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Coronavirus Continues To Hit Hard In Milwaukee

Milwaukee Health Commissioner: Data On Race, Ethnicity Might Be Incomplete

The onramp to the Hoan Bridge is void of traffic
The onramp to the Hoan Bridge is void of traffic Tuesday March 24, 2020, in Milwaukee. Gov. Tony Evers issued an order Tuesday closing businesses deemed to be nonessential, ordered no gatherings of any size and placed restrictions on travel across Wisconsin for a month in an attempt to slow the spread of the coronavirus. Morry Gash/AP Photo

As Wisconsin’s largest city, Milwaukee has seen a huge number of people infected with COVID-19, and the most deaths statewide. And one group has been hit particularly hard by the outbreak: the city’s black residents.

As of Thursday afternoon, the Milwaukee health department was reporting 1,193 known positive cases of COVID-19 in the city.

Also, as of Thursday, 115 people have died from COVID-19 in the state — 68 of those have been in Milwaukee County. Of those 68, 45 were black or African American.

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Jeanette Kowalik, city of Milwaukee health commissioner, told WPR’s “The Morning Show,” it’s something they’re trying to track closely. Accurate data on race and ethnicity is important to targeting the response to the virus, she said. But, she said as the outbreak stretches on, the data on patients’ race and ethnicity has become more and more incomplete.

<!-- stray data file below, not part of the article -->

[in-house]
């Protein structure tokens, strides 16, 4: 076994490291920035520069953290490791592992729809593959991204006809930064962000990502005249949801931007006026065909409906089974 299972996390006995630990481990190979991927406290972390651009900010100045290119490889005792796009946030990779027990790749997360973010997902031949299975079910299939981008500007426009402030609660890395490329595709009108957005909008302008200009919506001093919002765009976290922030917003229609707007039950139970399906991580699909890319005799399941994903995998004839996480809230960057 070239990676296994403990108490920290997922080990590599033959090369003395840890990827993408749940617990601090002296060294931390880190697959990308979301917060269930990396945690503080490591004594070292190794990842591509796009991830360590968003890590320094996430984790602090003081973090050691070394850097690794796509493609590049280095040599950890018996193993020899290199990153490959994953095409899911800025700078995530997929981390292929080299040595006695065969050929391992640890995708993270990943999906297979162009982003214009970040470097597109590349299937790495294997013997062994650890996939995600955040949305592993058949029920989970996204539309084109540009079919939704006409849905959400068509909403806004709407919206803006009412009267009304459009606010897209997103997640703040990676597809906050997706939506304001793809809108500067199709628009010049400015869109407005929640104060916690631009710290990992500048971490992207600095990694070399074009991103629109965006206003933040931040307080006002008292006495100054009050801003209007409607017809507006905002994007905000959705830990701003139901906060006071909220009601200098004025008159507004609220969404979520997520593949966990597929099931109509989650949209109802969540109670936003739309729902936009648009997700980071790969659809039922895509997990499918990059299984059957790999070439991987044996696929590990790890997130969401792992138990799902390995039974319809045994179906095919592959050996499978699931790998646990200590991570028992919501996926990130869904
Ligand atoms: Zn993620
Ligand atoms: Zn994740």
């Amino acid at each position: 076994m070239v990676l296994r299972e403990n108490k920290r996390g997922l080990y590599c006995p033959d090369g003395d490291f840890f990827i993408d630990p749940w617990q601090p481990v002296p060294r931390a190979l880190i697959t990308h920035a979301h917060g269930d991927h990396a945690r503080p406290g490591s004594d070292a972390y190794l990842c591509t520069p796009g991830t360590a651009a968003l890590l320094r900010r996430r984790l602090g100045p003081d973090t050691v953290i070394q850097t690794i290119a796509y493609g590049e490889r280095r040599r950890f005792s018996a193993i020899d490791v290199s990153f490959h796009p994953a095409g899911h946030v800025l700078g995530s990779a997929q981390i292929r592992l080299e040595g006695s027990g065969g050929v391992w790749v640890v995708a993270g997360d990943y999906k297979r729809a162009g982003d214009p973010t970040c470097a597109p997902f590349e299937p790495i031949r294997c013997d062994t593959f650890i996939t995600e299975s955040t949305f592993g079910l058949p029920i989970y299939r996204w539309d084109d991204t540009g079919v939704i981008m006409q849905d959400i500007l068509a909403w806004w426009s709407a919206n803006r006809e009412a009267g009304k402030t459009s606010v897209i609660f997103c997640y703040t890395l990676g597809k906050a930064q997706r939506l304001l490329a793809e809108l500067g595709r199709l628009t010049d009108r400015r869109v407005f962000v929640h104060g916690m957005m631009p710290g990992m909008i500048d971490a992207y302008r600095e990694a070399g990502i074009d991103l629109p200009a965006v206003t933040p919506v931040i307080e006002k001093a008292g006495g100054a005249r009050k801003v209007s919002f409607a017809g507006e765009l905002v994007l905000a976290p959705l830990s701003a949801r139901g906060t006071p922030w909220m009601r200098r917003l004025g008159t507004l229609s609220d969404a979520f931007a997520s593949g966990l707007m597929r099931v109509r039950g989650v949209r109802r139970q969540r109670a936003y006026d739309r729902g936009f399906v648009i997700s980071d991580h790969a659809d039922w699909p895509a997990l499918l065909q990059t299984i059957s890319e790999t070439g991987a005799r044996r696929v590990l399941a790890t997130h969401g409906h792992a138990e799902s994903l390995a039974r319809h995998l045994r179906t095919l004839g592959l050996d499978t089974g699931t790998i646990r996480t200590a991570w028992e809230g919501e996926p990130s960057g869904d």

“As the weeks have gone by, the unknown or unreported race or ethnicity variable has gotten bigger,” she said.

Kowalik attributes the change in reporting to a few factors. First, she said that more labs are processing COVID-19 tests now. In the first weeks of the outbreak, there were only two labs processing tests, and health officials had “very precise” data, she said.

But the decline in reporting may also come down to the patient’s personal preferences, she said.

“A patient may not want to provide their race and ethnicity data,” she said. “This is something that’s being investigated right now.”

Kowalik said they do know that at least half of the city’s known positive COVID-19 cases are in black or African-American people.

In 2019, Milwaukee County declared racism to be a public health crisis. Kowalik said that many public health issues more heavily affect the African American community, including childhood lead poisoning, infant mortality, obesity and now COVID-19.

“What we started seeing over time is that what really elevated this was these underlying disparities that were tied to inequity, tied to racist policies and practices playing out in these health outcomes,” she said.

In the coming weeks, Kowalik said public health officials will be keeping a close eye on if Tuesday’s in-person election contributed to the further spread of the virus. She said the state was able to add if people went to the election in-person to its electronic disease surveillance system.

“So we can track if there’s another wave of cases that will come out of in-person election activities,” she said.